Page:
On 17 January, Federal Minister for Economic Affairs and Energy Sigmar Gabriel invited a number of international experts to Berlin for a symposium entitled "". Ten pioneering experts from the fields of science, business and politics answered his call and discussed with the Minister how Germany can keep moving forward over the next ten years and beyond.
Federal Minister Gabriel said: "The fact that the German economy is currently in good shape does not mean that we can be complacent. We need to think about how we can modernise our country and we need to do it now. If we want our economy to continue to be successful, if we want to continue to provide well-paid jobs, we need to clear the backlog of investment that has built up. But even this won’t be enough. Most of all, we need to focus on the kind of investment that will be needed in the future. I am pleased that so many bright minds, so many high-ranking experts have accepted my invitation to be part of the panel, and to discuss what are the most important measures that Germany needs to undertake in the future."
These include making use of the budget surplus, not only to repay outstanding debt, but also to actively invest in our country.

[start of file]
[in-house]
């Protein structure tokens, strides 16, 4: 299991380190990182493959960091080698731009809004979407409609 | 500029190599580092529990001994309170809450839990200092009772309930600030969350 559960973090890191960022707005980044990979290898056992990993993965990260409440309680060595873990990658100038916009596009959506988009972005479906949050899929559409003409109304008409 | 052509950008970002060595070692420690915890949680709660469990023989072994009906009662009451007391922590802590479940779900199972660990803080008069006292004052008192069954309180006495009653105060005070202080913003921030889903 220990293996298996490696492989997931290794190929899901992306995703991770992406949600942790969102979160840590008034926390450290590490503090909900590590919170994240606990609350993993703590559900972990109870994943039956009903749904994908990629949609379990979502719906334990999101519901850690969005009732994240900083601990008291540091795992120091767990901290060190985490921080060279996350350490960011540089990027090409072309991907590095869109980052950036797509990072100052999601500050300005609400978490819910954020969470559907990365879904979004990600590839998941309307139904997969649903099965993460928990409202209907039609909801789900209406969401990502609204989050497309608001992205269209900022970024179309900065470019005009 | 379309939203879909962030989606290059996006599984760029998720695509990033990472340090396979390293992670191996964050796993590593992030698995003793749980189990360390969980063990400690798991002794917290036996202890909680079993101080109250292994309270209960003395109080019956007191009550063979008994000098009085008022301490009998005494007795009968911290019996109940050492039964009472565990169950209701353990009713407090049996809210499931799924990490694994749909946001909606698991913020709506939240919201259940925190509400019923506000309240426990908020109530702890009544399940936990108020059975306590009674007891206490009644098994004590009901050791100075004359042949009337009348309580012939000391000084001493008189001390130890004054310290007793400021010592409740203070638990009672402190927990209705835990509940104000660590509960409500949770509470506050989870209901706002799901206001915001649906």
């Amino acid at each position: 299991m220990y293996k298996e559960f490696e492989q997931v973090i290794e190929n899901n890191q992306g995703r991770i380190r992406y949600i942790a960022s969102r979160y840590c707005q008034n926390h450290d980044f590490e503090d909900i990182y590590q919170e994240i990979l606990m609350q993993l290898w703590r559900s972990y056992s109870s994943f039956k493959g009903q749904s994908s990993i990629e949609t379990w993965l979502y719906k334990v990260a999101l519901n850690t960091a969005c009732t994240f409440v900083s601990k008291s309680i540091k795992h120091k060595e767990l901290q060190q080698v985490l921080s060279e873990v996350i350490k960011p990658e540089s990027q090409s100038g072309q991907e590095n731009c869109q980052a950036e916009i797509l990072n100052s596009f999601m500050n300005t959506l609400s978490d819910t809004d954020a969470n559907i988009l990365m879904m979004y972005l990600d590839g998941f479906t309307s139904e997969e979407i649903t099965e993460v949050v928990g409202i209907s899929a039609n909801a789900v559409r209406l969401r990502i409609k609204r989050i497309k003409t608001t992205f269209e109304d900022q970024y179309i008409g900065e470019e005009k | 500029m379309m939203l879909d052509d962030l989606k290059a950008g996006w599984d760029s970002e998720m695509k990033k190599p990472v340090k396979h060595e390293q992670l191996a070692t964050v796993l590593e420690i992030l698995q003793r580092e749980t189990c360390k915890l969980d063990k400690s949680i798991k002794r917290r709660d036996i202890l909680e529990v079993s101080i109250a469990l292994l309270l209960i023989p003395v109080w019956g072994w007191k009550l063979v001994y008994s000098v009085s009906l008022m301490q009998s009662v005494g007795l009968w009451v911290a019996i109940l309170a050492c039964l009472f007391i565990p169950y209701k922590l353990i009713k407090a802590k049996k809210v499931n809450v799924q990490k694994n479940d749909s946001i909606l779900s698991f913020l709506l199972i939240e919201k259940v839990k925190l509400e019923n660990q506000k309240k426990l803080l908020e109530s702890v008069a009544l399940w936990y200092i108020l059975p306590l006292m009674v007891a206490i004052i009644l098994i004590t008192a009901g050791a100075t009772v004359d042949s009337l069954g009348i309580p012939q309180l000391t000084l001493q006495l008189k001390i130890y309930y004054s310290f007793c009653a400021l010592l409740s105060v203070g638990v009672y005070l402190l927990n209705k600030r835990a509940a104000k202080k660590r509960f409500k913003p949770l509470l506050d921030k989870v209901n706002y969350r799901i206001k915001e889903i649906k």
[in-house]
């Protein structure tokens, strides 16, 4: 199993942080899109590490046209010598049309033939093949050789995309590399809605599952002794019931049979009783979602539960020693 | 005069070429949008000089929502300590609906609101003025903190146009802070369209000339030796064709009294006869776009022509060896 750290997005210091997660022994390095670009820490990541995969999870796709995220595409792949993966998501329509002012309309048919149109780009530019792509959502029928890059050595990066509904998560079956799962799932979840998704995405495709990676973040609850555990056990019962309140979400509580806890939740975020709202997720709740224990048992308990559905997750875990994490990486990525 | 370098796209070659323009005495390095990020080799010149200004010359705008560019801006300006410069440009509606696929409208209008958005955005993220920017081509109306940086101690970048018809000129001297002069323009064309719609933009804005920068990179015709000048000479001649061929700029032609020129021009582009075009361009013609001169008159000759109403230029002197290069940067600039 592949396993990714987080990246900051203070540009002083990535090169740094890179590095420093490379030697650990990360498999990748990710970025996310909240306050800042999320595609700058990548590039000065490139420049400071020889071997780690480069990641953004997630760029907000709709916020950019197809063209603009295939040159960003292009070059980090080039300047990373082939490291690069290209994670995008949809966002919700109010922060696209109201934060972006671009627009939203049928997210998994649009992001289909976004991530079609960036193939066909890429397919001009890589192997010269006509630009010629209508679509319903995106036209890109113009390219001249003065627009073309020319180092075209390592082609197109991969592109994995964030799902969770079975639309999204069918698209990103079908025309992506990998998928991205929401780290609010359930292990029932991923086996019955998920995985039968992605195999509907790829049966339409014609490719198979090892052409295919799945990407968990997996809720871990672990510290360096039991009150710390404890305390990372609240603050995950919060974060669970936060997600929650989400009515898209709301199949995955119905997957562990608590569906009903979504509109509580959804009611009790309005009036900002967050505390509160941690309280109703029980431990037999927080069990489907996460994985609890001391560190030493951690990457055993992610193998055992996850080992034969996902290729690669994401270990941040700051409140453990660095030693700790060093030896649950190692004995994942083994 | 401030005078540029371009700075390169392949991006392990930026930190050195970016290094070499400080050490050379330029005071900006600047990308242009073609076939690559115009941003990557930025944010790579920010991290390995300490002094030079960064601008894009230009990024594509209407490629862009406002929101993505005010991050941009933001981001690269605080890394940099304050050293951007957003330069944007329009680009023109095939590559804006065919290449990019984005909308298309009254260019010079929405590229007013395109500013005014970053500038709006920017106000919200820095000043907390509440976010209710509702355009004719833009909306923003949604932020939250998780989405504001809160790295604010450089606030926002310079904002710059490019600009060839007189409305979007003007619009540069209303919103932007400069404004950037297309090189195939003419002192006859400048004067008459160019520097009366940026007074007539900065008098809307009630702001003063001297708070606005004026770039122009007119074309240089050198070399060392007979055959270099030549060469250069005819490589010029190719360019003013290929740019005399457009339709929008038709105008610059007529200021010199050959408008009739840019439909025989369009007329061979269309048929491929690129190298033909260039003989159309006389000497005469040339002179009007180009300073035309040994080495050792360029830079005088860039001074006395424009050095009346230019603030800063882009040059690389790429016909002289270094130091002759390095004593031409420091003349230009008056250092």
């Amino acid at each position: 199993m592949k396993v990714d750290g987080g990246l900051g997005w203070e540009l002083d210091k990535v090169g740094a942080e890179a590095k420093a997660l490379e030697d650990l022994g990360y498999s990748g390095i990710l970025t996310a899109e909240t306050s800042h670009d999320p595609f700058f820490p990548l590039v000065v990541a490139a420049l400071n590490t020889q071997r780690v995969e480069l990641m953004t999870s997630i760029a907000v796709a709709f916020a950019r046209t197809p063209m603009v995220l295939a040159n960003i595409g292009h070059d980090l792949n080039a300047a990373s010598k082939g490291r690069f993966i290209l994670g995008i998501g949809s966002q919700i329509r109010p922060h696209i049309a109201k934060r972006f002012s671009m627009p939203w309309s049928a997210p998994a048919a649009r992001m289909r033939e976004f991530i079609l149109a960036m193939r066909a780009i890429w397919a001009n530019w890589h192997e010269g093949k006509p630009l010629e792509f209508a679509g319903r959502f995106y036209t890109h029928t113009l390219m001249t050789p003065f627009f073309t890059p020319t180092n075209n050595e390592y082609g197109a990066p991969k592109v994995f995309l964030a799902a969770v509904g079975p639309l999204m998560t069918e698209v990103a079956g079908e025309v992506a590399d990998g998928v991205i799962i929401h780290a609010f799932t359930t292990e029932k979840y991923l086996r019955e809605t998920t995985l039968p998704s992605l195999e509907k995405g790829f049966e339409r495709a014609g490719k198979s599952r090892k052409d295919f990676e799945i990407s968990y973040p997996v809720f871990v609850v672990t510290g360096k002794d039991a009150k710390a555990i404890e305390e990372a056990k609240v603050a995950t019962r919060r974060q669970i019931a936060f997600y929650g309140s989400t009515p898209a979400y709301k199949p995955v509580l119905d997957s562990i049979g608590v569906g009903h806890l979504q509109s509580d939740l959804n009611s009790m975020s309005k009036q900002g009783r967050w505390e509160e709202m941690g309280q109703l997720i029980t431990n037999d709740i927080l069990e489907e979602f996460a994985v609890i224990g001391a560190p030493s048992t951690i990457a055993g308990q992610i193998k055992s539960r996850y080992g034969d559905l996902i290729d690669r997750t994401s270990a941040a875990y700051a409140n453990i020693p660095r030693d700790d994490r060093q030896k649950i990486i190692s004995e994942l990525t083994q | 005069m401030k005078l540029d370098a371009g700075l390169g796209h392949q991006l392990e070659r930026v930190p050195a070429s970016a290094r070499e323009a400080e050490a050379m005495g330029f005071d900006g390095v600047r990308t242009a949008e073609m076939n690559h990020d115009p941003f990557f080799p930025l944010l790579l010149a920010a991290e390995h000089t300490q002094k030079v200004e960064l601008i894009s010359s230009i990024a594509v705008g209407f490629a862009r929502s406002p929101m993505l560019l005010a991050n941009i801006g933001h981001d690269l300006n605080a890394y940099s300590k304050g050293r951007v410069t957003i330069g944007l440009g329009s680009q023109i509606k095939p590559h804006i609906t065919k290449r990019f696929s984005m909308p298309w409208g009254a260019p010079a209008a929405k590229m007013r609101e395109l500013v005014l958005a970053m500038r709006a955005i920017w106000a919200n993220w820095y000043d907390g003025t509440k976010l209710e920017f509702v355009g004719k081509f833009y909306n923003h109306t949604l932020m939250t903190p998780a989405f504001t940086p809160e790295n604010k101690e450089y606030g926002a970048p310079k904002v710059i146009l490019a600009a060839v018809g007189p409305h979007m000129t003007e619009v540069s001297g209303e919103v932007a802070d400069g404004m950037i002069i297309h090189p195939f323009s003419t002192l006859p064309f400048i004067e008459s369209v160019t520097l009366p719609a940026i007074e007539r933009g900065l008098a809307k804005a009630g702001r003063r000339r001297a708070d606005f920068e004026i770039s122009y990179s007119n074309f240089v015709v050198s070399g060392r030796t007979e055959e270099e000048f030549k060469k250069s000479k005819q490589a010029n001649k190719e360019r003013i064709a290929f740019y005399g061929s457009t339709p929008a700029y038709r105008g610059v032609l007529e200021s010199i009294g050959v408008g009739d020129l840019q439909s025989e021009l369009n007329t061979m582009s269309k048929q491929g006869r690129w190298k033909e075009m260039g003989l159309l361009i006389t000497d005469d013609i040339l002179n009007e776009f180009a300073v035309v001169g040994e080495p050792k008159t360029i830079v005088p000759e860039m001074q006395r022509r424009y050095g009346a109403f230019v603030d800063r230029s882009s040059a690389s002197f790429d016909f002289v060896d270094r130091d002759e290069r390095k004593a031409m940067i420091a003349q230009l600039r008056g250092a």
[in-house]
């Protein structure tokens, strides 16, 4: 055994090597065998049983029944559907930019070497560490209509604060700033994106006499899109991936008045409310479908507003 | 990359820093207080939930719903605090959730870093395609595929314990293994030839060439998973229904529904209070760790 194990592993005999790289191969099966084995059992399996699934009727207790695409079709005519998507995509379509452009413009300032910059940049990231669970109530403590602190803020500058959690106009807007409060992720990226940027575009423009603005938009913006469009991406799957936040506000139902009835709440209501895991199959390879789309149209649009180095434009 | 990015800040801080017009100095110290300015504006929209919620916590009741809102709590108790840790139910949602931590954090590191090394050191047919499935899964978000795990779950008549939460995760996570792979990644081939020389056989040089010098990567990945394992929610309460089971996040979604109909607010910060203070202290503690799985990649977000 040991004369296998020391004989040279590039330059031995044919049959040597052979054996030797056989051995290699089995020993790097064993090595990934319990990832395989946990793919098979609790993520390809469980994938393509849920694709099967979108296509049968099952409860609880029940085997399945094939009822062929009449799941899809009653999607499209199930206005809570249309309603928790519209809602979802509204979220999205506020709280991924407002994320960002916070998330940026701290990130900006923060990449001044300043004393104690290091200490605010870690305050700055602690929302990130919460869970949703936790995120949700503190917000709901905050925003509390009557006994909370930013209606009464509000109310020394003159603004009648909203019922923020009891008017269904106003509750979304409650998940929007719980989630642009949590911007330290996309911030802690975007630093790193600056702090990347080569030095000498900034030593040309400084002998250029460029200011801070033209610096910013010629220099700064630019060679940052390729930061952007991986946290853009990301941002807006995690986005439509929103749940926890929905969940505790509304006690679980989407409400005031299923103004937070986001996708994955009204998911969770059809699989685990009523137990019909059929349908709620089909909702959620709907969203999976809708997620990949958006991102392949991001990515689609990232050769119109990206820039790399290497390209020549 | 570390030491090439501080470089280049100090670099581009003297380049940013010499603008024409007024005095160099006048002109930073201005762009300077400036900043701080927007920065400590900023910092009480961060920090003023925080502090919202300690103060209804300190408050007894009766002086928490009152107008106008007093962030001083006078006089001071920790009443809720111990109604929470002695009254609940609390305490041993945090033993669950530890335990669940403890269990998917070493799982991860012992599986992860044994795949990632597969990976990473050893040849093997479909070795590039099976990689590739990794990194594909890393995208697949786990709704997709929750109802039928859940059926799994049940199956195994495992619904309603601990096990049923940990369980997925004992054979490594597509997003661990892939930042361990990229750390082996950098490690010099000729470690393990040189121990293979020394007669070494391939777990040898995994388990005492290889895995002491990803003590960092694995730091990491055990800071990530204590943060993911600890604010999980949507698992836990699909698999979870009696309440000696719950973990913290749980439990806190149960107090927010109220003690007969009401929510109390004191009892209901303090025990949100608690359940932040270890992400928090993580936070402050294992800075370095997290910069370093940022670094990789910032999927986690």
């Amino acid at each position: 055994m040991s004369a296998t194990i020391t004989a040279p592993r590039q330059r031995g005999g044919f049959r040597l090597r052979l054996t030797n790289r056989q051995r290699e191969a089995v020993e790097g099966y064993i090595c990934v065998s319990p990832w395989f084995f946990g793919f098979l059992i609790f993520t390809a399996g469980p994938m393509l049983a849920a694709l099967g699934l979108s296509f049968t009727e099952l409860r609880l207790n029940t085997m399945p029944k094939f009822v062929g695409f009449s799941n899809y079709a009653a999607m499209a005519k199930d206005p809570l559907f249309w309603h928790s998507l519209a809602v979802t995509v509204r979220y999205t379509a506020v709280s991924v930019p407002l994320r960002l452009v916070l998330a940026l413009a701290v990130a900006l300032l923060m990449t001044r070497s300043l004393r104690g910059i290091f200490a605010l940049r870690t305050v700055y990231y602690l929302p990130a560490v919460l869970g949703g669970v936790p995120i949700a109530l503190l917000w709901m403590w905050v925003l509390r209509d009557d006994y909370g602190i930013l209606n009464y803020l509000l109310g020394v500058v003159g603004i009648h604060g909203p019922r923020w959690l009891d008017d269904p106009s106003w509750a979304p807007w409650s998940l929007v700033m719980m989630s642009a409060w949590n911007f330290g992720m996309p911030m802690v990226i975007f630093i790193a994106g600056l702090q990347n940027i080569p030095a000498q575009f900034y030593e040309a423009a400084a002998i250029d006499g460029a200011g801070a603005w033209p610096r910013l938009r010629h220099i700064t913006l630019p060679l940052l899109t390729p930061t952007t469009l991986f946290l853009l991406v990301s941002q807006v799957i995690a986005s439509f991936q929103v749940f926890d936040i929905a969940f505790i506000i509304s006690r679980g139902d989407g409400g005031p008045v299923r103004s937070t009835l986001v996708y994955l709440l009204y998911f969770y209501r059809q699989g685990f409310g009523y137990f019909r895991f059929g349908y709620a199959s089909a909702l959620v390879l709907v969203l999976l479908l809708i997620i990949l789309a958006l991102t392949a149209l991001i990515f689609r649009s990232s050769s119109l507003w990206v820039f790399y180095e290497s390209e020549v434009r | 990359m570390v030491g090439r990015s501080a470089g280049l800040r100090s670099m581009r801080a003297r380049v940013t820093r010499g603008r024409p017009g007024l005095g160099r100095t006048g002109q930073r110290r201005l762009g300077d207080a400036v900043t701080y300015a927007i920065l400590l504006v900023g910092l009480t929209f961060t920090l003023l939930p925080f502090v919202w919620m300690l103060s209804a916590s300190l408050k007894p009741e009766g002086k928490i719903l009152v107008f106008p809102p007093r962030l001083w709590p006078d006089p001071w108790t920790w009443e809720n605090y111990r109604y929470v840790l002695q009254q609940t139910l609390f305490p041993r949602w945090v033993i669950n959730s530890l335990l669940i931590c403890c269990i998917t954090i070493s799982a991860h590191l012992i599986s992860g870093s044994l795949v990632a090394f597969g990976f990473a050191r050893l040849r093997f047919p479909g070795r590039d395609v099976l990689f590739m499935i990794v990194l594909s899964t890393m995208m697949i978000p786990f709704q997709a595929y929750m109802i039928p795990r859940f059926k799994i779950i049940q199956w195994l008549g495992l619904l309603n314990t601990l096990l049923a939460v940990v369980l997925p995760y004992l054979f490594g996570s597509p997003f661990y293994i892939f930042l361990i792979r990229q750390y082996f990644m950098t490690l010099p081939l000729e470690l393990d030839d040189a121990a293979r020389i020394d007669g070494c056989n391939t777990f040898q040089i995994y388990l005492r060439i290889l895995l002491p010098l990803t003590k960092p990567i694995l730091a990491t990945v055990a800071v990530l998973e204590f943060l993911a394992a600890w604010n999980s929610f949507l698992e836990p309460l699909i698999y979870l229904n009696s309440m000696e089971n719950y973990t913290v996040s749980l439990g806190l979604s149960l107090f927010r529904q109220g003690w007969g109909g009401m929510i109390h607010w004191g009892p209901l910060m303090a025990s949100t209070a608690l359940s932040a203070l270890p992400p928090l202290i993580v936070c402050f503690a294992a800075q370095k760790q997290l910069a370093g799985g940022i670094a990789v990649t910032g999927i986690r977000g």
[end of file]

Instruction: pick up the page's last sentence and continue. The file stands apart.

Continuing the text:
Federal Minister Gabriel said: "The conservative response to this would be: save money, repay debt, not take any risks. However, this will not help us boost growth and jobs in a way that will last. Quite the contrary: in these times that are characterised by low interest rates and a public budget surpluses, we must ensure that the value of our public assets is not reduced; otherwise we will have to foot the bill for this in the future: we will be less competitive and there will be less growth.
After Minister Gabriel had opened the symposium with his keynote speech, Senior Vice President and General Counsel at Google Kent Walker took the floor to deliver his speech on innovation
Following this part of the symposium, the participants launched into the discussion across two panel sessions. The first panel session entitled “Taking control of the future – How can we get the investment we need in both Germany and the EU?” looked at how Germany can best drive forward the modernisation of its infrastructure, which areas it should focus on, and how it can set the right incentives for investors to make the necessary investments. The second panel was entitled “Providing equal opportunities – education, digital emancipation and work 4.0” and highlighted the opportunities and challenges brought about by the digital transformation.